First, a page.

6 Benefits of Plant-Based Protein
The idea of eating plant-based meat is nothing new. We’ve seen 30-day challenges and “Meatless Monday” trends sensationalized across the internet over the past several years for a variety of reasons. However, beyond the flashiness of a new diet, starting a plant-based diet can have a number of benefits, which may explain why so many people are jumping off bandwagon trends and seriously considering making this a more permanent lifestyle change.
So, if the novelty of these trends have worn off and you find yourself wondering what exactly the benefits of plant-based meat are, read on to learn more! Don’t know what plant-based meat is and why it’s a good protein source? Our experts are here to explain. We’re breaking down some of the top benefits that going meatless with plant based food, even part-time, can have for you personally and for the greater good.
Health Benefits of Plant Based Nutrition Sources
Perhaps the most cited reason for switching to plant-based protein sources is that it is a healthier alternative to animal meat. But what exactly does healthier mean? In truth, this statement can mean many different things to people depending on what their primary health concerns are.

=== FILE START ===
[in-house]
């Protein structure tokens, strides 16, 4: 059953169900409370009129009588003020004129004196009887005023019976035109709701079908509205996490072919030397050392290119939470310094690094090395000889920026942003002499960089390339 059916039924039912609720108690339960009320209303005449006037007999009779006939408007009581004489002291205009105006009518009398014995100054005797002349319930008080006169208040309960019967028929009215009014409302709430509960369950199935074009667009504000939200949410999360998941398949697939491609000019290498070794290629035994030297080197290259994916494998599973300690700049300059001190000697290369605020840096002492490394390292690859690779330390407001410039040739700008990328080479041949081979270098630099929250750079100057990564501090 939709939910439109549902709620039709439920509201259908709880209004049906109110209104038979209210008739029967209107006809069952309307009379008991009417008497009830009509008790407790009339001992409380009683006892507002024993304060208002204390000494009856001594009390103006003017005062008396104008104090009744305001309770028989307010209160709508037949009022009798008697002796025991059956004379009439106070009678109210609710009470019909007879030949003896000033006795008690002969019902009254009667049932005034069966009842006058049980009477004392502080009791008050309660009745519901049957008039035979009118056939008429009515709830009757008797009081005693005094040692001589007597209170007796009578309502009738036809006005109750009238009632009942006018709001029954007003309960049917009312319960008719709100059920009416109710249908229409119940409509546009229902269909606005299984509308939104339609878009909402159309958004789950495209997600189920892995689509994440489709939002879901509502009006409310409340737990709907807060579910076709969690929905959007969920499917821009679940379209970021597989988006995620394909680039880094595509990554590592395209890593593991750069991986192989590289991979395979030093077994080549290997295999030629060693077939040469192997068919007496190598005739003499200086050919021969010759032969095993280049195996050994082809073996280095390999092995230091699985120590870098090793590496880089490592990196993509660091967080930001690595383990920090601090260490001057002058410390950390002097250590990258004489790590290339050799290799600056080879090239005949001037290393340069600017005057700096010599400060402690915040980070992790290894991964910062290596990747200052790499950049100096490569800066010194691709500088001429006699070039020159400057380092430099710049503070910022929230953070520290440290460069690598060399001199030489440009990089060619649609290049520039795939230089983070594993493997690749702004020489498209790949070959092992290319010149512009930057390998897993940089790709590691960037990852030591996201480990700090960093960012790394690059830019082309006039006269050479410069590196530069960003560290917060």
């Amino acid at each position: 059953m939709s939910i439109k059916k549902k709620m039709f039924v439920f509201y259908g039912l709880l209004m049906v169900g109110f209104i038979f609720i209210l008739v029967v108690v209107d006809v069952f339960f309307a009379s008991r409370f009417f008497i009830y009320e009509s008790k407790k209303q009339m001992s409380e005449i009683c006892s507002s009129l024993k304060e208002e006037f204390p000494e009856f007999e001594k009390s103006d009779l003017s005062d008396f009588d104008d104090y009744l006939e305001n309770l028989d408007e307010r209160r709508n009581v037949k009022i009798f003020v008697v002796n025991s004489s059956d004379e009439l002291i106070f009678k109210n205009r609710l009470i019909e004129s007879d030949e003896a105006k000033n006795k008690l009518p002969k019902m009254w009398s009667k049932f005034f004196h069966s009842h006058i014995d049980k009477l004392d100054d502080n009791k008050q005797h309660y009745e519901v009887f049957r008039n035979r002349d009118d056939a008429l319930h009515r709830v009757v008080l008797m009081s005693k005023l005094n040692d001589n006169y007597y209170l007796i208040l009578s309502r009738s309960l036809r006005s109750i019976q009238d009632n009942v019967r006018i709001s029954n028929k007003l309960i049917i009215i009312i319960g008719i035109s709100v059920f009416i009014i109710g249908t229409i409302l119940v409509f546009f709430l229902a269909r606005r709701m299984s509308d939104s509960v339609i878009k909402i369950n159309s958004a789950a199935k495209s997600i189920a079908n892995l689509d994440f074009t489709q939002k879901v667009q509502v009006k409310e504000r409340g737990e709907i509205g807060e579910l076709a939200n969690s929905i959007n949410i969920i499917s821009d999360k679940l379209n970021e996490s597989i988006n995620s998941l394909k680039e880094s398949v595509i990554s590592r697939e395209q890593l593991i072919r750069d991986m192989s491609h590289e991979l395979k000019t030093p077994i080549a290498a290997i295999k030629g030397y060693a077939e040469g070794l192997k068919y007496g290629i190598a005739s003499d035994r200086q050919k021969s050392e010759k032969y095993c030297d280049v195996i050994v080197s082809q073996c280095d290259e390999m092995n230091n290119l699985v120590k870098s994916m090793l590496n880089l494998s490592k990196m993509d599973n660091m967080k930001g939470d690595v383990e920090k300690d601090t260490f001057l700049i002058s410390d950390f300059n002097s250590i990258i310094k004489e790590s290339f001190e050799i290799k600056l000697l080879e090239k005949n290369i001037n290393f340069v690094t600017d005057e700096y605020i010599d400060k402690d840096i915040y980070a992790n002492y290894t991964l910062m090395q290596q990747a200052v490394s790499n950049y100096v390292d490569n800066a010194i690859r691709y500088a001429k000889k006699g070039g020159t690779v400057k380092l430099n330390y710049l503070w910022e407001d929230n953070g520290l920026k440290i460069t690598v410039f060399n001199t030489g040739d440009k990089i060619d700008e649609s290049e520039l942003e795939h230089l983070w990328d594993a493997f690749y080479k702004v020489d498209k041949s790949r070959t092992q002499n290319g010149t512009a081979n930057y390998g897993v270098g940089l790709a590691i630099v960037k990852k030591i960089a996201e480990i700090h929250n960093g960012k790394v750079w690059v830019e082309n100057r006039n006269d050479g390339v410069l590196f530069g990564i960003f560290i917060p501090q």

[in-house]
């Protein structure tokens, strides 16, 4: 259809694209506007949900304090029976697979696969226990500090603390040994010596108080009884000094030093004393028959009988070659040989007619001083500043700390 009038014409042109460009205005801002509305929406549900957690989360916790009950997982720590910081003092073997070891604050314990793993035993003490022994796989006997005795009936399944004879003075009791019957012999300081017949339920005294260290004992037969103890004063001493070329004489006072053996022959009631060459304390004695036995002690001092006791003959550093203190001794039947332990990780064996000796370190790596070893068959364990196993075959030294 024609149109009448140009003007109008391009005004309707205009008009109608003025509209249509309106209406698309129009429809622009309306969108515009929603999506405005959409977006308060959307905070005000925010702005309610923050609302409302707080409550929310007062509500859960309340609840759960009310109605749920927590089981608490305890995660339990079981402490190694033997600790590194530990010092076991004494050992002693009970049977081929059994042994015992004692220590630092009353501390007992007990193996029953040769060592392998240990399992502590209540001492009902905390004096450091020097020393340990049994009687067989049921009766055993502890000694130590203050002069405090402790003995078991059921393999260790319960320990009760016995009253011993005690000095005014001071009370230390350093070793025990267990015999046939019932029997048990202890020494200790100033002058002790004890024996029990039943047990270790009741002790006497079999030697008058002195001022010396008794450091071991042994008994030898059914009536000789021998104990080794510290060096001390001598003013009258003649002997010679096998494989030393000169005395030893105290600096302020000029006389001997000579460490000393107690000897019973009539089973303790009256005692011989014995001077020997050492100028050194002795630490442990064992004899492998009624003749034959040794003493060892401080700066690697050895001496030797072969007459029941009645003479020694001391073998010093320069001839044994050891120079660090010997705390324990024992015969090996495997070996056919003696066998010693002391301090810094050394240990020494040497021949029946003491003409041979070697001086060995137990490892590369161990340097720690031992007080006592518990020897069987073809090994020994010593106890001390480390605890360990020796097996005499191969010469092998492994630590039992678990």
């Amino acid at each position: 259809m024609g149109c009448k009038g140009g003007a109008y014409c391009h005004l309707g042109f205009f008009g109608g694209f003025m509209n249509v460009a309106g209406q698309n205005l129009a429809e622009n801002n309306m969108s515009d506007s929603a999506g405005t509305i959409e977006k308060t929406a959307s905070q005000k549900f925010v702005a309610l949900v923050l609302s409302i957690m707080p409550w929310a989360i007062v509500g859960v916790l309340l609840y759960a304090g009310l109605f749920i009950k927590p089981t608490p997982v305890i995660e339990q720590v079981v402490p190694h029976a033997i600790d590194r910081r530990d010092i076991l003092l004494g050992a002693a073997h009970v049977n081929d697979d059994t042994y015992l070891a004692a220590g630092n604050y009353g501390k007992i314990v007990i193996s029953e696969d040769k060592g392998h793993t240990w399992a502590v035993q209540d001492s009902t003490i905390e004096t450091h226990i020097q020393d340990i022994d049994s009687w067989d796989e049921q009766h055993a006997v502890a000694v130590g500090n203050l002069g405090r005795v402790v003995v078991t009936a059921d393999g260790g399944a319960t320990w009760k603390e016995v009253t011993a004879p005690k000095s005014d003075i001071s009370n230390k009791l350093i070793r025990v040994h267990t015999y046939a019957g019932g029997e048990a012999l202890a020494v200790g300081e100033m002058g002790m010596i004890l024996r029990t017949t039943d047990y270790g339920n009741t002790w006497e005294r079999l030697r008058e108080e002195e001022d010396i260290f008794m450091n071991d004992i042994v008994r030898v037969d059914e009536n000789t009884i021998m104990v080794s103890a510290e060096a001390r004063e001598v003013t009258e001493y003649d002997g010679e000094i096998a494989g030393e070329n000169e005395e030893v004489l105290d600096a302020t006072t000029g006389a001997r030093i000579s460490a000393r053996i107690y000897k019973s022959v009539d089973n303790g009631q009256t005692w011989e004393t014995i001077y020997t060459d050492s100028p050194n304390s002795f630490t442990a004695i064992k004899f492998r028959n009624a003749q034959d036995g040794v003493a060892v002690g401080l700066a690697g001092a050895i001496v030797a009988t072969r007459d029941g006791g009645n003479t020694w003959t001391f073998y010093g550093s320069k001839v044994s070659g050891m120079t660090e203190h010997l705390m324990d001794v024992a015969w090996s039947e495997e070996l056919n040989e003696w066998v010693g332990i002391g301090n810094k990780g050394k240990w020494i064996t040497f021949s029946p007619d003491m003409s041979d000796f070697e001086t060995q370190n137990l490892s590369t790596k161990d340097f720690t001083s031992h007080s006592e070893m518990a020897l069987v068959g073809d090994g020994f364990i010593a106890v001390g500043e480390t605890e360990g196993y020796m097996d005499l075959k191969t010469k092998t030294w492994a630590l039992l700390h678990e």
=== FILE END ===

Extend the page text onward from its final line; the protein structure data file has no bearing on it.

Decreased Risk of Disease
Several studies have found that not only does consuming red meat increase your risk of certain diseases but opting for plant-based proteins instead can help reduce your risk. More specifically, and perhaps one of the most widely touted benefits of plant-based proteins, making this transition has been found to mitigate the risks of cardiovascular diseases, such as cardiac arrest and coronary artery disease.
However, and most interestingly, receiving these benefits doesn’t require a significant and drastic change to your lifestyle and diet. According to research published by The BMJ, those who ate just 3 percent more food containing plant proteins per day reduced their risk for death by 5 percent. So, your Meatless Mondays might be making a much greater impact than you thought!